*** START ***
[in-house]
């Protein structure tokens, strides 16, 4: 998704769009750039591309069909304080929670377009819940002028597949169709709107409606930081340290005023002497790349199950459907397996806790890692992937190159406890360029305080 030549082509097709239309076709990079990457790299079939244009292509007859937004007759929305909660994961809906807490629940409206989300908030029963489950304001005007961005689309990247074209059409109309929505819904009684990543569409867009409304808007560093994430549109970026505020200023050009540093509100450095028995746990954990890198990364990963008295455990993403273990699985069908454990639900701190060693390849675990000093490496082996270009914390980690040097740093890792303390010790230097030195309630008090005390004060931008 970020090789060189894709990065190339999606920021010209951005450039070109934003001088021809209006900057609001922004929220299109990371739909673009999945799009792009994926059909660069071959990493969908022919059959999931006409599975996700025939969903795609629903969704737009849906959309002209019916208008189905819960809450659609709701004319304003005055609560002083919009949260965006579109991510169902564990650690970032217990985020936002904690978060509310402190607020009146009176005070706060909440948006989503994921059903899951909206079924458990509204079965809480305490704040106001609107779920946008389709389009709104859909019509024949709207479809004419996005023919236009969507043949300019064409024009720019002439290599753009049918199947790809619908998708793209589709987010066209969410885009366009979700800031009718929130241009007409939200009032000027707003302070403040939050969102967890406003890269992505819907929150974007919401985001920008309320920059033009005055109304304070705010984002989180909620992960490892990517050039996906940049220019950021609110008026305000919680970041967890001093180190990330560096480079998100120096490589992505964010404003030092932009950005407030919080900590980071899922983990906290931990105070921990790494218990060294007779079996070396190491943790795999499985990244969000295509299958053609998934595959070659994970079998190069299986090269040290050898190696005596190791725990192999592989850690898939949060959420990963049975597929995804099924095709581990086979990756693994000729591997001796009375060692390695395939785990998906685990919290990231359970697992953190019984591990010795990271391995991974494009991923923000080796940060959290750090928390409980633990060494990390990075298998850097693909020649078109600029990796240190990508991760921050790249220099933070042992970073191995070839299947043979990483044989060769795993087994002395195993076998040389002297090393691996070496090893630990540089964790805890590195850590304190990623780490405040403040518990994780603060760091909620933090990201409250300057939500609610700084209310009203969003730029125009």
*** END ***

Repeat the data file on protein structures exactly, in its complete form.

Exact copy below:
[in-house]
């Protein structure tokens, strides 16, 4: 998704769009750039591309069909304080929670377009819940002028597949169709709107409606930081340290005023002497790349199950459907397996806790890692992937190159406890360029305080 030549082509097709239309076709990079990457790299079939244009292509007859937004007759929305909660994961809906807490629940409206989300908030029963489950304001005007961005689309990247074209059409109309929505819904009684990543569409867009409304808007560093994430549109970026505020200023050009540093509100450095028995746990954990890198990364990963008295455990993403273990699985069908454990639900701190060693390849675990000093490496082996270009914390980690040097740093890792303390010790230097030195309630008090005390004060931008 970020090789060189894709990065190339999606920021010209951005450039070109934003001088021809209006900057609001922004929220299109990371739909673009999945799009792009994926059909660069071959990493969908022919059959999931006409599975996700025939969903795609629903969704737009849906959309002209019916208008189905819960809450659609709701004319304003005055609560002083919009949260965006579109991510169902564990650690970032217990985020936002904690978060509310402190607020009146009176005070706060909440948006989503994921059903899951909206079924458990509204079965809480305490704040106001609107779920946008389709389009709104859909019509024949709207479809004419996005023919236009969507043949300019064409024009720019002439290599753009049918199947790809619908998708793209589709987010066209969410885009366009979700800031009718929130241009007409939200009032000027707003302070403040939050969102967890406003890269992505819907929150974007919401985001920008309320920059033009005055109304304070705010984002989180909620992960490892990517050039996906940049220019950021609110008026305000919680970041967890001093180190990330560096480079998100120096490589992505964010404003030092932009950005407030919080900590980071899922983990906290931990105070921990790494218990060294007779079996070396190491943790795999499985990244969000295509299958053609998934595959070659994970079998190069299986090269040290050898190696005596190791725990192999592989850690898939949060959420990963049975597929995804099924095709581990086979990756693994000729591997001796009375060692390695395939785990998906685990919290990231359970697992953190019984591990010795990271391995991974494009991923923000080796940060959290750090928390409980633990060494990390990075298998850097693909020649078109600029990796240190990508991760921050790249220099933070042992970073191995070839299947043979990483044989060769795993087994002395195993076998040389002297090393691996070496090893630990540089964790805890590195850590304190990623780490405040403040518990994780603060760091909620933090990201409250300057939500609610700084209310009203969003730029125009």